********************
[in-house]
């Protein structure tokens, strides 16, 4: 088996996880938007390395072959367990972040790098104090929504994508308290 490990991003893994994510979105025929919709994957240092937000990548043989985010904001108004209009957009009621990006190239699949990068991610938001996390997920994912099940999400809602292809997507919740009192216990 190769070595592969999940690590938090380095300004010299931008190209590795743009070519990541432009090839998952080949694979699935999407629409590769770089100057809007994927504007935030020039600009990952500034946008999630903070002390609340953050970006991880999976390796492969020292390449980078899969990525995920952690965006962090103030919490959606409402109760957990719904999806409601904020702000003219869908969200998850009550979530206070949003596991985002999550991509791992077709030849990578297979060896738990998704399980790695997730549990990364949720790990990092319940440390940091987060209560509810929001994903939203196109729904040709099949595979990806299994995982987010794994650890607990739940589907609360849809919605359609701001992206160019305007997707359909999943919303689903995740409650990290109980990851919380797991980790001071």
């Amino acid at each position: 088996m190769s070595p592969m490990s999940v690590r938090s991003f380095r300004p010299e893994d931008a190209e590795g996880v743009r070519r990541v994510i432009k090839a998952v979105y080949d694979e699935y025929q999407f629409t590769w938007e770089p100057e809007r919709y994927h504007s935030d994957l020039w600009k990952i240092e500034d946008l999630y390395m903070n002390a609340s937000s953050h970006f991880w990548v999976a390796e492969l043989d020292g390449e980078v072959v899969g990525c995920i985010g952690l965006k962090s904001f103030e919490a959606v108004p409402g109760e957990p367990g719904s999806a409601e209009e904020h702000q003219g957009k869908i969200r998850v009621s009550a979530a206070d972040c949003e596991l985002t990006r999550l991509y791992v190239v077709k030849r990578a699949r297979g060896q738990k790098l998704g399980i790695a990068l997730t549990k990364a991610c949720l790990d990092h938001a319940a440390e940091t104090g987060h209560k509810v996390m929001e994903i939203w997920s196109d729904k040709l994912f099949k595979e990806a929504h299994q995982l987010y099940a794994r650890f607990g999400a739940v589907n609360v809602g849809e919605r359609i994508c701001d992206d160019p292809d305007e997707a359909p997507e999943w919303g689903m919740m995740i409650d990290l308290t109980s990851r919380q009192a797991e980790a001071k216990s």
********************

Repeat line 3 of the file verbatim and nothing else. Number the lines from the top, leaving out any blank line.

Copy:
């Amino acid at each position: 088996m190769s070595p592969m490990s999940v690590r938090s991003f380095r300004p010299e893994d931008a190209e590795g996880v743009r070519r990541v994510i432009k090839a998952v979105y080949d694979e699935y025929q999407f629409t590769w938007e770089p100057e809007r919709y994927h504007s935030d994957l020039w600009k990952i240092e500034d946008l999630y390395m903070n002390a609340s937000s953050h970006f991880w990548v999976a390796e492969l043989d020292g390449e980078v072959v899969g990525c995920i985010g952690l965006k962090s904001f103030e919490a959606v108004p409402g109760e957990p367990g719904s999806a409601e209009e904020h702000q003219g957009k869908i969200r998850v009621s009550a979530a206070d972040c949003e596991l985002t990006r999550l991509y791992v190239v077709k030849r990578a699949r297979g060896q738990k790098l998704g399980i790695a990068l997730t549990k990364a991610c949720l790990d990092h938001a319940a440390e940091t104090g987060h209560k509810v996390m929001e994903i939203w997920s196109d729904k040709l994912f099949k595979e990806a929504h299994q995982l987010y099940a794994r650890f607990g999400a739940v589907n609360v809602g849809e919605r359609i994508c701001d992206d160019p292809d305007e997707a359909p997507e999943w919303g689903m919740m995740i409650d990290l308290t109980s990851r919380q009192a797991e980790a001071k216990s």